• You’re expected to work for free.

    If a company asks you to teach students’ first lessons without payment, they are trying to scam you. You could end up never making a dime. Such a company will often assign you only first-time students for the duration of your time with the company. That defeats the purpose of having the job unless you don’t mind volunteering.
  • The company levies heavy monetary penalties.

    Penalties for mishaps like being late or missing a class are normal for online TEFL companies. A legitimate company might fine you around a dollar or so for being late or deduct 100% of a lesson’s pay for missing a class. However, a scam company has lots of unreasonable penalties that are almost impossible to avoid. Penalties for things like sneezing or your lighting not being considered bright enough should not result in hefty fines. If that’s the case, you should not waste your time with them. You will end up working for free most of the time.

Don’t let TEFL Scams Discourage You

Don’t let TEFL scams deter you from finding the right teaching position. Now that you know the red flags to watch for, you can feel more confident in your job search. If you aren’t sure where to start, visit my Become A TEFL Teacher page for some legitimate companies to which you can apply.

GOGOKID: What’s Required & FAQs

This post contains referral links. Clicking on them costs you nothing. In fact, clicking on a link may actually change your financial situation for the better! You can thank me later 🙂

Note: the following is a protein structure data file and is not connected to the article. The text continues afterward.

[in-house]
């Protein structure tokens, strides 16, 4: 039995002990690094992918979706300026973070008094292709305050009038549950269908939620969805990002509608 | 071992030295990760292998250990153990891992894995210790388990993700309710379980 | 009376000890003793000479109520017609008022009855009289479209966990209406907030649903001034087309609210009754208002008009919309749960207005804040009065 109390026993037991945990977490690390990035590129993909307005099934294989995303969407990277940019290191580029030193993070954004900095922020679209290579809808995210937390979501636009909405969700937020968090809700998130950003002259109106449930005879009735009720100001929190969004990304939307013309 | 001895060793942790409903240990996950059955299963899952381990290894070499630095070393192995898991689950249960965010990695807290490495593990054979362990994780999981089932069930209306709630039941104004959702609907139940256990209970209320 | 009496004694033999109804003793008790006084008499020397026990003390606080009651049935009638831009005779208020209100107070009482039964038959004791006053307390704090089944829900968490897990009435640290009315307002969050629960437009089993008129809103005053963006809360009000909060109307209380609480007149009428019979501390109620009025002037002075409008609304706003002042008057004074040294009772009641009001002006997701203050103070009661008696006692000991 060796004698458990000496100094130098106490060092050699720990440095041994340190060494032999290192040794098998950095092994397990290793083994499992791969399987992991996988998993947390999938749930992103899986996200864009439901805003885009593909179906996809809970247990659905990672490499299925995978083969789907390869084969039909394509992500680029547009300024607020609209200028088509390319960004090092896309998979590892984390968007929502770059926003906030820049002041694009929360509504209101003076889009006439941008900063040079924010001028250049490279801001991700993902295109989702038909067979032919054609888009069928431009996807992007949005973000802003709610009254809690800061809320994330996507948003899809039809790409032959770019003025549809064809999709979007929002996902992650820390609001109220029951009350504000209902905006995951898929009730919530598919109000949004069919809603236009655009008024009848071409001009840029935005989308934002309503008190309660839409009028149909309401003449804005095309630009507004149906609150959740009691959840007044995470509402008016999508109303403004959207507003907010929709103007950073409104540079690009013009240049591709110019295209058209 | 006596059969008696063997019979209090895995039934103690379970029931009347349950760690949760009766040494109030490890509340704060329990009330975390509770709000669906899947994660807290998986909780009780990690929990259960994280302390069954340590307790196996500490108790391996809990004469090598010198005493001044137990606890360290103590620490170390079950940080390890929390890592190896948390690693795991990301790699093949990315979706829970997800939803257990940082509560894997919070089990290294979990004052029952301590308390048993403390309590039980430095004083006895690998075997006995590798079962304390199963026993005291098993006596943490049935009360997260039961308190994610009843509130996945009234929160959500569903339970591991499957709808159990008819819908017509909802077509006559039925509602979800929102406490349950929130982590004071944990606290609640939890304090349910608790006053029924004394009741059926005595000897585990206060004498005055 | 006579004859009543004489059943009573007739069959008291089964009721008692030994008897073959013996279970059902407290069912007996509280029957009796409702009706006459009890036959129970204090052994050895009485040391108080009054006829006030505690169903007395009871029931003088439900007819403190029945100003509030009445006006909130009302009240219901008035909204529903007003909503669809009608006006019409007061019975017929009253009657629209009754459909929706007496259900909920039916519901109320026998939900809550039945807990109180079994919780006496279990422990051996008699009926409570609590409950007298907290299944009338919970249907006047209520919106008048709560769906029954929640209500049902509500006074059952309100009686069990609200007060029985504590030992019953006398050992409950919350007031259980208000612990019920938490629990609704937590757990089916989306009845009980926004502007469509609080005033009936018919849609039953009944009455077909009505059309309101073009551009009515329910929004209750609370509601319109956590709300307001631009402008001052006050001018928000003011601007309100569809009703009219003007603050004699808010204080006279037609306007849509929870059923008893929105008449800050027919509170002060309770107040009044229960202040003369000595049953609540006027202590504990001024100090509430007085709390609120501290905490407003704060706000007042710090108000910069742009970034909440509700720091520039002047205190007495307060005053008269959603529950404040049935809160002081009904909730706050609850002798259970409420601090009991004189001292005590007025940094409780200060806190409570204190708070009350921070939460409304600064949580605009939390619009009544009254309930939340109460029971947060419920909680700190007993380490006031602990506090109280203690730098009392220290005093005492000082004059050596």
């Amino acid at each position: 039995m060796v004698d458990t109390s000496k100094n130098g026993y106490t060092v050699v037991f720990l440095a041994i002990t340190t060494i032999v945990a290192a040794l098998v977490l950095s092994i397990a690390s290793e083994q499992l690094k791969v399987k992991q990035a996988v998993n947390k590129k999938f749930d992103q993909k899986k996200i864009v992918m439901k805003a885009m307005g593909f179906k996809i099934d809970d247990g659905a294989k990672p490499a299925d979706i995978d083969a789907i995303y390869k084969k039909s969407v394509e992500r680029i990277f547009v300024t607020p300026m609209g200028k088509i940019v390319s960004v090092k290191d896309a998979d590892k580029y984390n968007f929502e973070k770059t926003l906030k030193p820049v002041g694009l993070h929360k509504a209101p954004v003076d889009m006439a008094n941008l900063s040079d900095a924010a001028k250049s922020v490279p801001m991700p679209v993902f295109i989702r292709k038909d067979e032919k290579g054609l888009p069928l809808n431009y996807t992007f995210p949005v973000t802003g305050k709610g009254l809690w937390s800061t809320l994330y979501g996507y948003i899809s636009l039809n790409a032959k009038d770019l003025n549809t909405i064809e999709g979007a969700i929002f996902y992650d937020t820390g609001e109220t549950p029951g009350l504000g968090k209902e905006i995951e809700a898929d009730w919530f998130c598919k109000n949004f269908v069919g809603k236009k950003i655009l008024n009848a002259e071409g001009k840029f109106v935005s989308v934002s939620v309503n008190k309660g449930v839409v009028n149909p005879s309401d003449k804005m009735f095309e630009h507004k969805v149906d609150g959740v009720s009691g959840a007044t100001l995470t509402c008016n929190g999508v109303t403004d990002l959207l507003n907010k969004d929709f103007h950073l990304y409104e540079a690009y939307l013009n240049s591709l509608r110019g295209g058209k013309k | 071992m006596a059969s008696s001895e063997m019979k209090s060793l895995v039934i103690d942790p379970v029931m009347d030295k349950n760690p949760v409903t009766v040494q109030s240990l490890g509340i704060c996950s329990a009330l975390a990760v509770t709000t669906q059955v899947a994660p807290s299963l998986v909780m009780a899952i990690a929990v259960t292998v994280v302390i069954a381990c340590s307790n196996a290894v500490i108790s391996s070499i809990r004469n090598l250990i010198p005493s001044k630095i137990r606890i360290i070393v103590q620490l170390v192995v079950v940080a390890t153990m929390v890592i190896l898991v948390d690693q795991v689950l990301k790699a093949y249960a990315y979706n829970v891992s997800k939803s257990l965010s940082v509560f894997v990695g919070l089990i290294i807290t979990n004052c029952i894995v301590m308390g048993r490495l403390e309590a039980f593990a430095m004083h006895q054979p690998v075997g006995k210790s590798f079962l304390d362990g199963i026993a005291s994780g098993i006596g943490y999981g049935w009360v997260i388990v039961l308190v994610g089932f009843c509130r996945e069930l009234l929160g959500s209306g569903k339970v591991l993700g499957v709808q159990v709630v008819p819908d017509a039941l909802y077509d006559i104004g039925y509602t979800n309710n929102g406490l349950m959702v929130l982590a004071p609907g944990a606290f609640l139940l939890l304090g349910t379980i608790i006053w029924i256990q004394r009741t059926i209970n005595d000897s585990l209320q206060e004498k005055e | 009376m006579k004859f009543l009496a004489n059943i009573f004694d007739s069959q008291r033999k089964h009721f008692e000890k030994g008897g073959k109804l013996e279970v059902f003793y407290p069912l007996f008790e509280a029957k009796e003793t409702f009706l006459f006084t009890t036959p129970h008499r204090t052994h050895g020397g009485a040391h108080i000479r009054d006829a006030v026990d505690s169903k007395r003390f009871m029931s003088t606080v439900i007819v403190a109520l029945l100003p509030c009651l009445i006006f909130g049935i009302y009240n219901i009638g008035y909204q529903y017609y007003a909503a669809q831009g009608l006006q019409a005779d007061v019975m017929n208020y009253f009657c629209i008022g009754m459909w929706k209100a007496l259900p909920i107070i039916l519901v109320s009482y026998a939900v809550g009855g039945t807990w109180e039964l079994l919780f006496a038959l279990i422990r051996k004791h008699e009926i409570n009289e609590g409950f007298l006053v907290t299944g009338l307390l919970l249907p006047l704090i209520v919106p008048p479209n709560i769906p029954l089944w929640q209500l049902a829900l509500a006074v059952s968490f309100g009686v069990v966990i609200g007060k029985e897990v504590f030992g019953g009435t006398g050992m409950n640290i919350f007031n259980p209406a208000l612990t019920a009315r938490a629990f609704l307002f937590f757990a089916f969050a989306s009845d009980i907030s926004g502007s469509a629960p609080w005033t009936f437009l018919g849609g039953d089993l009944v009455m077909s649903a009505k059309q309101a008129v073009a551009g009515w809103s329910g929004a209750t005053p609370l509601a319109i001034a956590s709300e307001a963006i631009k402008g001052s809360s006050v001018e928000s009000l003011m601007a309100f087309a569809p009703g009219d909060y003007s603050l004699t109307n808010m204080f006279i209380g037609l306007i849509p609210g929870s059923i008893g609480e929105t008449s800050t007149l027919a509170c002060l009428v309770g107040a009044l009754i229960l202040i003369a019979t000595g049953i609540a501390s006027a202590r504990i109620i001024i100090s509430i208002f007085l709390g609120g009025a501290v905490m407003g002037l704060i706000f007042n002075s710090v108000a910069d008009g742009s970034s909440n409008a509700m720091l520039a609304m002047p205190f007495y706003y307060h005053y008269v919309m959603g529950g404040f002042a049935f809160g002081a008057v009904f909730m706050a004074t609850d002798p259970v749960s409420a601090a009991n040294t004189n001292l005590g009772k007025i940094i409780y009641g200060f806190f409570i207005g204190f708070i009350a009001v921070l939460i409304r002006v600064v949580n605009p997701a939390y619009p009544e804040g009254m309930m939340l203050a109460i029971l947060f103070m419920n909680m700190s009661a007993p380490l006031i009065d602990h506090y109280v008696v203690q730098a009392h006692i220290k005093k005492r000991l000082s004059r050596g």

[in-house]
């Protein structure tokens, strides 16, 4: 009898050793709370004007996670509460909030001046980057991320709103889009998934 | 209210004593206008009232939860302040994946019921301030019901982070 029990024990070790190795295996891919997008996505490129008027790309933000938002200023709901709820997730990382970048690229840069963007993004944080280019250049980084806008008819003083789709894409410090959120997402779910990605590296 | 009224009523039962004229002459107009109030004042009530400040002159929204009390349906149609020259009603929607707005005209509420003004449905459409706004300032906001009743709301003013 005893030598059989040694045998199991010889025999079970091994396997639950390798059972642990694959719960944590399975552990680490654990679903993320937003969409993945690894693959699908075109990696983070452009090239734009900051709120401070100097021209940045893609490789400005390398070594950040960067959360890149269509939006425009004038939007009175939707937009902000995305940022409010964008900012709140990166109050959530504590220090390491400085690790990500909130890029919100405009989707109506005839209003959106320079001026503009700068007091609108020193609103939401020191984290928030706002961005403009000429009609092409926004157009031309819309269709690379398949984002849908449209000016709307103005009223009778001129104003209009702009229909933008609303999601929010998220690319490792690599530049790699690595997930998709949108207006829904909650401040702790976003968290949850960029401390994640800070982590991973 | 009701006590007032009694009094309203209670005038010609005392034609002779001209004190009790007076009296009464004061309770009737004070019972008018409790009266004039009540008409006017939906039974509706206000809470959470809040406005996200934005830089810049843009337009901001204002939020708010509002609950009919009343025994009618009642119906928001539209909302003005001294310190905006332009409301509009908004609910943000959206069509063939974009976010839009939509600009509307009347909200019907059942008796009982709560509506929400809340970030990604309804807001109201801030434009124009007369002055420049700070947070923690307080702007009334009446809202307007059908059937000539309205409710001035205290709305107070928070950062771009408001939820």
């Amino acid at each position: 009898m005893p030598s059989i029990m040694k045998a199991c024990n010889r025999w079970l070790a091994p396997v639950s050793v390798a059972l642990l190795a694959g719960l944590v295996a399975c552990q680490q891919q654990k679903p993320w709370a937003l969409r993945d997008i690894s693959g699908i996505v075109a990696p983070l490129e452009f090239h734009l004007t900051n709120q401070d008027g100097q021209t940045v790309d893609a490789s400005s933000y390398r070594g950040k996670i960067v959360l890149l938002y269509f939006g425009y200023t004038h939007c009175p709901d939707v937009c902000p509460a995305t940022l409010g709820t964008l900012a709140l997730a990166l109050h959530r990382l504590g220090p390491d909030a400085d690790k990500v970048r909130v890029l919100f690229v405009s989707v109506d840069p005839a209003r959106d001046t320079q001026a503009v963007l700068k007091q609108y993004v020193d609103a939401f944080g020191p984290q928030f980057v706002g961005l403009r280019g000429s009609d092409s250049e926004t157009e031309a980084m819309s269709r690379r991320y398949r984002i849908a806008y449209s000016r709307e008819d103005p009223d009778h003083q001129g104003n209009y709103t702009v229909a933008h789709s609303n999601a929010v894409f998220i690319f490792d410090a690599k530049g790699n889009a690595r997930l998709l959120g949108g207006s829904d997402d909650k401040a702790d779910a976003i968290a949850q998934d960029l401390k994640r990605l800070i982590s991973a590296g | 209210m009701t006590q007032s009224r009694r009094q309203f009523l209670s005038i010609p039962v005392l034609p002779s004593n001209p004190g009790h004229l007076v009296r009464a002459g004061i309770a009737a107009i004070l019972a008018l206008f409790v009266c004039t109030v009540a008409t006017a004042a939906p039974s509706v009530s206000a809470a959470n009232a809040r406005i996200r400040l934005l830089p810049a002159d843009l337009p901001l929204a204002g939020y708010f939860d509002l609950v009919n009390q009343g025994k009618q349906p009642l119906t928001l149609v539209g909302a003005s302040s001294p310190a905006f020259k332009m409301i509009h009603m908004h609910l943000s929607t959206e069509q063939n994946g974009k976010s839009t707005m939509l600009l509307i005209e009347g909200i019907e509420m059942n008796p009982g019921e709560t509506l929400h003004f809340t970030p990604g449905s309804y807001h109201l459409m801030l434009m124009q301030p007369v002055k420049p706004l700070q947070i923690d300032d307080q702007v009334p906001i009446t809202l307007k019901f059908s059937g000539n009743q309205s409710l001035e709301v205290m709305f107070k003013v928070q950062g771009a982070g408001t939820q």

This company has shut down due to the new China Regulations on online education.

GOGOKID is a great company. I’ve been teaching with this company since August of 2018. I’ve been making a great, steady income and I have fun teaching my GOGO kiddies while I travel. The company offers some irresistible incentives that you don’t want to miss. Not only that, but the lessons are simple, fun, and feature songs that will have you jamming like nobody’s business. I’m sure you’ll enjoy this company, too.

Check out the infographic below to see if you’re a qualified candidate. If so, keep reading to find out more details and how to apply. If you sign up using my referral link, let me know and I’ll arrange a time to help you prepare for the interview and answer any questions you have via Zoom or Skype.

What benefits does Gogokid offer its teachers?

GOGOKID is one of the highest paying online ESL companies out there and offers some great incentives and benefits. Find out more here.

How does GOGOKID pay?

Teacher’s pay rates are based on a Base Pay + Credit Score Incentive structure aimed at enticing teachers to teach more classes. Base pay rates range from $7 per 30-minute lesson to $10 per 30-minute lesson. Your base pay will be determined during the interview.

*The following may be confusing. If you find your self getting dizzy, just scroll down or click here to view the official video explanation.

Credit Score Incentive ($0-2.5) + Base Pay ($7-10) = Earnings ($7-12.5) per class

The Credit Score Incentive is determined by multiplying your Incentive Base by your Incentive Percentage

Credit Score Incentive = Incentive Base ($0-$2) * Incentive % (0%-125%)

The Incentive Percentage is determined by your Credit Score. New teachers will start out at Level 1. Being on time, teaching more lessons, avoiding cancellations, and other positive behaviors will help you increase your credit score. Reach higher levels to increase your base pay.

Credit ScoreIncentive Percentage
Level 1: (0 – 59)0
Level 2: (60 – 69)0